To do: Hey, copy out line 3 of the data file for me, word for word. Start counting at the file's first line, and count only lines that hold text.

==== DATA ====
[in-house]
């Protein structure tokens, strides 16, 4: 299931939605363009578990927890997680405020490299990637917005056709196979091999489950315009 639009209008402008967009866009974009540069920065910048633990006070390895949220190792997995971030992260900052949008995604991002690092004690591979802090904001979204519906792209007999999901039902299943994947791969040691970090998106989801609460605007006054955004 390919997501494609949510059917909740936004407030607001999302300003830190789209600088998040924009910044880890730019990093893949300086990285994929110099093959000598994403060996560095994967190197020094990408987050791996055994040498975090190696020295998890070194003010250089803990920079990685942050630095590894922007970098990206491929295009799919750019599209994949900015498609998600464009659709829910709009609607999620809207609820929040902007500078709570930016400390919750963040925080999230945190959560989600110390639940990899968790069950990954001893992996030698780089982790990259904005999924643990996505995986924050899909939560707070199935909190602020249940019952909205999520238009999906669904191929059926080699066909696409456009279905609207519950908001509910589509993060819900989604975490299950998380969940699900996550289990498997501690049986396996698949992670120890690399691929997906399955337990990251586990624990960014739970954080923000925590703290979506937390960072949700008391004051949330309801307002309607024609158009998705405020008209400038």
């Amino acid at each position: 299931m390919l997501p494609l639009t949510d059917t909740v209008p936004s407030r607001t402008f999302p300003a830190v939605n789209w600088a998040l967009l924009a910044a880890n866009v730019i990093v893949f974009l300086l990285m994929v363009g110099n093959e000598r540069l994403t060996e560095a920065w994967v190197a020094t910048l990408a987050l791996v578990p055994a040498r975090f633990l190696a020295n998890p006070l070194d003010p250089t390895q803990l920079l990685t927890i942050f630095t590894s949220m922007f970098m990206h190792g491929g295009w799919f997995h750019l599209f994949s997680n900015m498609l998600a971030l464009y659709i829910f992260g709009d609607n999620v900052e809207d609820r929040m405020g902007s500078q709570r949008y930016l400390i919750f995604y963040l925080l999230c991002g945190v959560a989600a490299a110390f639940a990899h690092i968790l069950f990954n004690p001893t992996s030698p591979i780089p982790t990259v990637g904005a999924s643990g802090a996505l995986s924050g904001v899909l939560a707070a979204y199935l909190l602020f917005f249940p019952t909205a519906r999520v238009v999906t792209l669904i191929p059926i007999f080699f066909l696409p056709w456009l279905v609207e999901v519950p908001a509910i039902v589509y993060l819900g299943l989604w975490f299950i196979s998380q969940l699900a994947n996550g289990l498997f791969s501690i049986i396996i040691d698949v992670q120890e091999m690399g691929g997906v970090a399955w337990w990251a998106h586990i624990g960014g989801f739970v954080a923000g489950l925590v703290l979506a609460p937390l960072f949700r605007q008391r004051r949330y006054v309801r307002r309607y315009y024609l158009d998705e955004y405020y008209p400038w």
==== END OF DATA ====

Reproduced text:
């Amino acid at each position: 299931m390919l997501p494609l639009t949510d059917t909740v209008p936004s407030r607001t402008f999302p300003a830190v939605n789209w600088a998040l967009l924009a910044a880890n866009v730019i990093v893949f974009l300086l990285m994929v363009g110099n093959e000598r540069l994403t060996e560095a920065w994967v190197a020094t910048l990408a987050l791996v578990p055994a040498r975090f633990l190696a020295n998890p006070l070194d003010p250089t390895q803990l920079l990685t927890i942050f630095t590894s949220m922007f970098m990206h190792g491929g295009w799919f997995h750019l599209f994949s997680n900015m498609l998600a971030l464009y659709i829910f992260g709009d609607n999620v900052e809207d609820r929040m405020g902007s500078q709570r949008y930016l400390i919750f995604y963040l925080l999230c991002g945190v959560a989600a490299a110390f639940a990899h690092i968790l069950f990954n004690p001893t992996s030698p591979i780089p982790t990259v990637g904005a999924s643990g802090a996505l995986s924050g904001v899909l939560a707070a979204y199935l909190l602020f917005f249940p019952t909205a519906r999520v238009v999906t792209l669904i191929p059926i007999f080699f066909l696409p056709w456009l279905v609207e999901v519950p908001a509910i039902v589509y993060l819900g299943l989604w975490f299950i196979s998380q969940l699900a994947n996550g289990l498997f791969s501690i049986i396996i040691d698949v992670q120890e091999m690399g691929g997906v970090a399955w337990w990251a998106h586990i624990g960014g989801f739970v954080a923000g489950l925590v703290l979506a609460p937390l960072f949700r605007q008391r004051r949330y006054v309801r307002r309607y315009y024609l158009d998705e955004y405020y008209p400038w």